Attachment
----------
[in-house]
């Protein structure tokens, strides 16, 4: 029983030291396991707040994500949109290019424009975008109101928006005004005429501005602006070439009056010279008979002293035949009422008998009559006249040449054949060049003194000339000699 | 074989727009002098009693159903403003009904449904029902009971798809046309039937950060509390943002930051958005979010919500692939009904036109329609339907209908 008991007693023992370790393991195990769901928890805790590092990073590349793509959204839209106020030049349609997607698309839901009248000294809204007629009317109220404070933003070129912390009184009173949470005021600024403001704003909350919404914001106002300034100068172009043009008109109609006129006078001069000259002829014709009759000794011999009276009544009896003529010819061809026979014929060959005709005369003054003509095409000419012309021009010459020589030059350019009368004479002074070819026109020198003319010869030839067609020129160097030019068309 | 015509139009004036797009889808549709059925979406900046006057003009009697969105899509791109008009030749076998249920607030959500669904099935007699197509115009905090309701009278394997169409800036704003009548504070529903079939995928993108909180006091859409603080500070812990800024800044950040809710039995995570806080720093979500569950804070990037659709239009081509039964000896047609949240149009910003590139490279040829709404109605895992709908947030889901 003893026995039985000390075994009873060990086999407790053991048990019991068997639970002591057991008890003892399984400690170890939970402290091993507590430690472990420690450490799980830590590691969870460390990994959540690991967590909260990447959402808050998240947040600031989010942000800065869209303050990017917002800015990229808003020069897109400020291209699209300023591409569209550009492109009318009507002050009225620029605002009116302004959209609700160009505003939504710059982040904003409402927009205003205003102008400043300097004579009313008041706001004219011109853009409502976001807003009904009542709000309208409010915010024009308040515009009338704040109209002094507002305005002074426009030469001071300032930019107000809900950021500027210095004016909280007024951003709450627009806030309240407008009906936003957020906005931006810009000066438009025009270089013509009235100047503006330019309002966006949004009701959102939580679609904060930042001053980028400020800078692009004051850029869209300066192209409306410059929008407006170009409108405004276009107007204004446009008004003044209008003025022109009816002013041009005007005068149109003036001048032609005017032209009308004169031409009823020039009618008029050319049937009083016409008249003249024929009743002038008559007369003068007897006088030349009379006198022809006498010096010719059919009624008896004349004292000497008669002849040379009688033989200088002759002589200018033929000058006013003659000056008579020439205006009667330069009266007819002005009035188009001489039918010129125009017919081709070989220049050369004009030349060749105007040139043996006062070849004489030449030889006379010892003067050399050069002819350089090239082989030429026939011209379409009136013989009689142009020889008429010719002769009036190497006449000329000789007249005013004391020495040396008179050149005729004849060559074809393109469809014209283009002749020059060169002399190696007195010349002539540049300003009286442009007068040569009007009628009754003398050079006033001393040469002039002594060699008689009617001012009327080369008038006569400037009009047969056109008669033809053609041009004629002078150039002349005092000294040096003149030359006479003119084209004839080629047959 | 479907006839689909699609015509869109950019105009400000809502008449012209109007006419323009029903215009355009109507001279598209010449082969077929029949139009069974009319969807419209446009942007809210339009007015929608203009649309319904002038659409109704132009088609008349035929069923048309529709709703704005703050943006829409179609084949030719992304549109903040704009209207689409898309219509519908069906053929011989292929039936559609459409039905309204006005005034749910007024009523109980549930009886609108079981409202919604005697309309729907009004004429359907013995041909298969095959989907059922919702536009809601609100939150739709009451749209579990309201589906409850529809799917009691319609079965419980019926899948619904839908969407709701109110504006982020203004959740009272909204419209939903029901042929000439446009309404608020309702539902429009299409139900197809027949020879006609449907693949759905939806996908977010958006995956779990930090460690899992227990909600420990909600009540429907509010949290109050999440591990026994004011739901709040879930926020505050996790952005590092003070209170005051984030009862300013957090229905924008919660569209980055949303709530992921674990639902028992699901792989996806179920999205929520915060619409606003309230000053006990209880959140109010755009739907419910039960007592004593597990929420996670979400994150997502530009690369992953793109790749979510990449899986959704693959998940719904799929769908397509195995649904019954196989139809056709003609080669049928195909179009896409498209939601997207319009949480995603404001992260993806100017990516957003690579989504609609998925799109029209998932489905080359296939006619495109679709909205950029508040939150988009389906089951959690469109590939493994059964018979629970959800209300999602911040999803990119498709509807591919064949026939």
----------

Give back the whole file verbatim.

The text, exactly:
[in-house]
């Protein structure tokens, strides 16, 4: 029983030291396991707040994500949109290019424009975008109101928006005004005429501005602006070439009056010279008979002293035949009422008998009559006249040449054949060049003194000339000699 | 074989727009002098009693159903403003009904449904029902009971798809046309039937950060509390943002930051958005979010919500692939009904036109329609339907209908 008991007693023992370790393991195990769901928890805790590092990073590349793509959204839209106020030049349609997607698309839901009248000294809204007629009317109220404070933003070129912390009184009173949470005021600024403001704003909350919404914001106002300034100068172009043009008109109609006129006078001069000259002829014709009759000794011999009276009544009896003529010819061809026979014929060959005709005369003054003509095409000419012309021009010459020589030059350019009368004479002074070819026109020198003319010869030839067609020129160097030019068309 | 015509139009004036797009889808549709059925979406900046006057003009009697969105899509791109008009030749076998249920607030959500669904099935007699197509115009905090309701009278394997169409800036704003009548504070529903079939995928993108909180006091859409603080500070812990800024800044950040809710039995995570806080720093979500569950804070990037659709239009081509039964000896047609949240149009910003590139490279040829709404109605895992709908947030889901 003893026995039985000390075994009873060990086999407790053991048990019991068997639970002591057991008890003892399984400690170890939970402290091993507590430690472990420690450490799980830590590691969870460390990994959540690991967590909260990447959402808050998240947040600031989010942000800065869209303050990017917002800015990229808003020069897109400020291209699209300023591409569209550009492109009318009507002050009225620029605002009116302004959209609700160009505003939504710059982040904003409402927009205003205003102008400043300097004579009313008041706001004219011109853009409502976001807003009904009542709000309208409010915010024009308040515009009338704040109209002094507002305005002074426009030469001071300032930019107000809900950021500027210095004016909280007024951003709450627009806030309240407008009906936003957020906005931006810009000066438009025009270089013509009235100047503006330019309002966006949004009701959102939580679609904060930042001053980028400020800078692009004051850029869209300066192209409306410059929008407006170009409108405004276009107007204004446009008004003044209008003025022109009816002013041009005007005068149109003036001048032609005017032209009308004169031409009823020039009618008029050319049937009083016409008249003249024929009743002038008559007369003068007897006088030349009379006198022809006498010096010719059919009624008896004349004292000497008669002849040379009688033989200088002759002589200018033929000058006013003659000056008579020439205006009667330069009266007819002005009035188009001489039918010129125009017919081709070989220049050369004009030349060749105007040139043996006062070849004489030449030889006379010892003067050399050069002819350089090239082989030429026939011209379409009136013989009689142009020889008429010719002769009036190497006449000329000789007249005013004391020495040396008179050149005729004849060559074809393109469809014209283009002749020059060169002399190696007195010349002539540049300003009286442009007068040569009007009628009754003398050079006033001393040469002039002594060699008689009617001012009327080369008038006569400037009009047969056109008669033809053609041009004629002078150039002349005092000294040096003149030359006479003119084209004839080629047959 | 479907006839689909699609015509869109950019105009400000809502008449012209109007006419323009029903215009355009109507001279598209010449082969077929029949139009069974009319969807419209446009942007809210339009007015929608203009649309319904002038659409109704132009088609008349035929069923048309529709709703704005703050943006829409179609084949030719992304549109903040704009209207689409898309219509519908069906053929011989292929039936559609459409039905309204006005005034749910007024009523109980549930009886609108079981409202919604005697309309729907009004004429359907013995041909298969095959989907059922919702536009809601609100939150739709009451749209579990309201589906409850529809799917009691319609079965419980019926899948619904839908969407709701109110504006982020203004959740009272909204419209939903029901042929000439446009309404608020309702539902429009299409139900197809027949020879006609449907693949759905939806996908977010958006995956779990930090460690899992227990909600420990909600009540429907509010949290109050999440591990026994004011739901709040879930926020505050996790952005590092003070209170005051984030009862300013957090229905924008919660569209980055949303709530992921674990639902028992699901792989996806179920999205929520915060619409606003309230000053006990209880959140109010755009739907419910039960007592004593597990929420996670979400994150997502530009690369992953793109790749979510990449899986959704693959998940719904799929769908397509195995649904019954196989139809056709003609080669049928195909179009896409498209939601997207319009949480995603404001992260993806100017990516957003690579989504609609998925799109029209998932489905080359296939006619495109679709909205950029508040939150988009389906089951959690469109590939493994059964018979629970959800209300999602911040999803990119498709509807591919064949026939």